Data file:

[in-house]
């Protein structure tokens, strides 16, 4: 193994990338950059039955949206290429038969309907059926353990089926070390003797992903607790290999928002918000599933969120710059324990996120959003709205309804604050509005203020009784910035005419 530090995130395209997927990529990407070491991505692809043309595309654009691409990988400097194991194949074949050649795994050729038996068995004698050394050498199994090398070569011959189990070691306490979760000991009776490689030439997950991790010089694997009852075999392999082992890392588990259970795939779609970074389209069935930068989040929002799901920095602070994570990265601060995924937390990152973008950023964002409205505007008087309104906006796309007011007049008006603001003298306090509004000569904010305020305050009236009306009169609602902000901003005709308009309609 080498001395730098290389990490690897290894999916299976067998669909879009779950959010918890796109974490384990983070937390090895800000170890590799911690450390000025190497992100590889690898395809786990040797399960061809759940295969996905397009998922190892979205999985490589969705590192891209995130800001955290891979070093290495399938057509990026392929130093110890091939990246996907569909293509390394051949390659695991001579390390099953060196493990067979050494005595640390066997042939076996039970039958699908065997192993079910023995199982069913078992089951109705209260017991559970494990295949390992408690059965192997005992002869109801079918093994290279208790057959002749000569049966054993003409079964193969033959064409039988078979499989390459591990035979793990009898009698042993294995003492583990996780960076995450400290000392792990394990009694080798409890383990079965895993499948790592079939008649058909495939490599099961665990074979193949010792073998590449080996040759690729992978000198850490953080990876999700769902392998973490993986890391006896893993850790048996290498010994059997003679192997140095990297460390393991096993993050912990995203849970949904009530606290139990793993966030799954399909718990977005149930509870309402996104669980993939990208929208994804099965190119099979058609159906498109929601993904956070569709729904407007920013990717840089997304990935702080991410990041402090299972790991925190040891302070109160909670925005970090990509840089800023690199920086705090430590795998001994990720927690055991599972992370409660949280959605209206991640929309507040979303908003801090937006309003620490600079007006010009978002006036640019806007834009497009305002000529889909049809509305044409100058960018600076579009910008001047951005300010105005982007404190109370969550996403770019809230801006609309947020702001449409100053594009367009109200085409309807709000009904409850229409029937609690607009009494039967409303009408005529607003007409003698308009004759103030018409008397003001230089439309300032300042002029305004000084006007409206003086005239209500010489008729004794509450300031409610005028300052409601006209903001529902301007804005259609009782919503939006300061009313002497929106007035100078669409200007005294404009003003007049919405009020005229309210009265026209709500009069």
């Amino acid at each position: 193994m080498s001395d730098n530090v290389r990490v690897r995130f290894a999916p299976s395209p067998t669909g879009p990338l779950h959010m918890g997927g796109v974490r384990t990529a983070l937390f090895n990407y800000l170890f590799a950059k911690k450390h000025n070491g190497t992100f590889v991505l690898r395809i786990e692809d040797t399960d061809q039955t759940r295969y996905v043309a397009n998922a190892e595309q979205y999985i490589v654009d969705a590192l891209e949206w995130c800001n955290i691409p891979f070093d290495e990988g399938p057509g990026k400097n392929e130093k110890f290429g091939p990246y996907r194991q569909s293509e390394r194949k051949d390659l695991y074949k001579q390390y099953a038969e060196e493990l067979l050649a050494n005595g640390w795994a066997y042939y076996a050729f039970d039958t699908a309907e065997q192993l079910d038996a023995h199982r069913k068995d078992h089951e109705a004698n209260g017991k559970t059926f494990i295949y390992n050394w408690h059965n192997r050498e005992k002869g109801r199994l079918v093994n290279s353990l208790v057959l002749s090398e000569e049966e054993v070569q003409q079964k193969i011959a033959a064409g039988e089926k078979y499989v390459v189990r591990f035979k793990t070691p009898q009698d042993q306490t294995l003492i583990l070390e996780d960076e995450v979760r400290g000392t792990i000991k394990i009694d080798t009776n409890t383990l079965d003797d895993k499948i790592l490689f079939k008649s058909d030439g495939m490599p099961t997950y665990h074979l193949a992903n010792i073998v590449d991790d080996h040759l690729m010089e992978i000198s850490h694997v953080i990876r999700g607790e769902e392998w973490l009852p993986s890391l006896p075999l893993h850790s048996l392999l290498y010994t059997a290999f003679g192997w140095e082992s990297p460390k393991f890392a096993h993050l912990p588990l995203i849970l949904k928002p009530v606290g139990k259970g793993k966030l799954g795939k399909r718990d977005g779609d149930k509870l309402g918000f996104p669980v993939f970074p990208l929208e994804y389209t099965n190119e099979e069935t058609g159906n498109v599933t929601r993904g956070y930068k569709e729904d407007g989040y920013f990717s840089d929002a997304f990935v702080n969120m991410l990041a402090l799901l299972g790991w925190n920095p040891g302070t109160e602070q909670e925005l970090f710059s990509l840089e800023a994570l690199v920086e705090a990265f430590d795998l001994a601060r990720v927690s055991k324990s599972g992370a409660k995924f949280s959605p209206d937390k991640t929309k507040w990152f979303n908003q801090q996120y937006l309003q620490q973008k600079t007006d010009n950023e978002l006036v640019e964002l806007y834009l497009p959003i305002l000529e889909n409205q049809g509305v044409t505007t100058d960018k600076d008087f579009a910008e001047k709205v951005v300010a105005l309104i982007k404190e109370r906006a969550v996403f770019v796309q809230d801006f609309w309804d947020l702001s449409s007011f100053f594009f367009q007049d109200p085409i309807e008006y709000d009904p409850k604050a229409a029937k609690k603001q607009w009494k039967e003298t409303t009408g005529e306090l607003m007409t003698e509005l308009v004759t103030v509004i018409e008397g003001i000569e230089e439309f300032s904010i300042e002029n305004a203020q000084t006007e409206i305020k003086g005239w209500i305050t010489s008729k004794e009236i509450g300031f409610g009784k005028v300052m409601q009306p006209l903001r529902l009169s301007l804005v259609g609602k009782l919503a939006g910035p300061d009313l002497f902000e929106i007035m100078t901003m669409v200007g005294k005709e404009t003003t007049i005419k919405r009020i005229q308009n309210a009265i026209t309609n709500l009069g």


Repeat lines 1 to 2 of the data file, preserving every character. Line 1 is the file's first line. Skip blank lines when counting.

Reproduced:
[in-house]
């Protein structure tokens, strides 16, 4: 193994990338950059039955949206290429038969309907059926353990089926070390003797992903607790290999928002918000599933969120710059324990996120959003709205309804604050509005203020009784910035005419 530090995130395209997927990529990407070491991505692809043309595309654009691409990988400097194991194949074949050649795994050729038996068995004698050394050498199994090398070569011959189990070691306490979760000991009776490689030439997950991790010089694997009852075999392999082992890392588990259970795939779609970074389209069935930068989040929002799901920095602070994570990265601060995924937390990152973008950023964002409205505007008087309104906006796309007011007049008006603001003298306090509004000569904010305020305050009236009306009169609602902000901003005709308009309609 080498001395730098290389990490690897290894999916299976067998669909879009779950959010918890796109974490384990983070937390090895800000170890590799911690450390000025190497992100590889690898395809786990040797399960061809759940295969996905397009998922190892979205999985490589969705590192891209995130800001955290891979070093290495399938057509990026392929130093110890091939990246996907569909293509390394051949390659695991001579390390099953060196493990067979050494005595640390066997042939076996039970039958699908065997192993079910023995199982069913078992089951109705209260017991559970494990295949390992408690059965192997005992002869109801079918093994290279208790057959002749000569049966054993003409079964193969033959064409039988078979499989390459591990035979793990009898009698042993294995003492583990996780960076995450400290000392792990394990009694080798409890383990079965895993499948790592079939008649058909495939490599099961665990074979193949010792073998590449080996040759690729992978000198850490953080990876999700769902392998973490993986890391006896893993850790048996290498010994059997003679192997140095990297460390393991096993993050912990995203849970949904009530606290139990793993966030799954399909718990977005149930509870309402996104669980993939990208929208994804099965190119099979058609159906498109929601993904956070569709729904407007920013990717840089997304990935702080991410990041402090299972790991925190040891302070109160909670925005970090990509840089800023690199920086705090430590795998001994990720927690055991599972992370409660949280959605209206991640929309507040979303908003801090937006309003620490600079007006010009978002006036640019806007834009497009305002000529889909049809509305044409100058960018600076579009910008001047951005300010105005982007404190109370969550996403770019809230801006609309947020702001449409100053594009367009109200085409309807709000009904409850229409029937609690607009009494039967409303009408005529607003007409003698308009004759103030018409008397003001230089439309300032300042002029305004000084006007409206003086005239209500010489008729004794509450300031409610005028300052409601006209903001529902301007804005259609009782919503939006300061009313002497929106007035100078669409200007005294404009003003007049919405009020005229309210009265026209709500009069």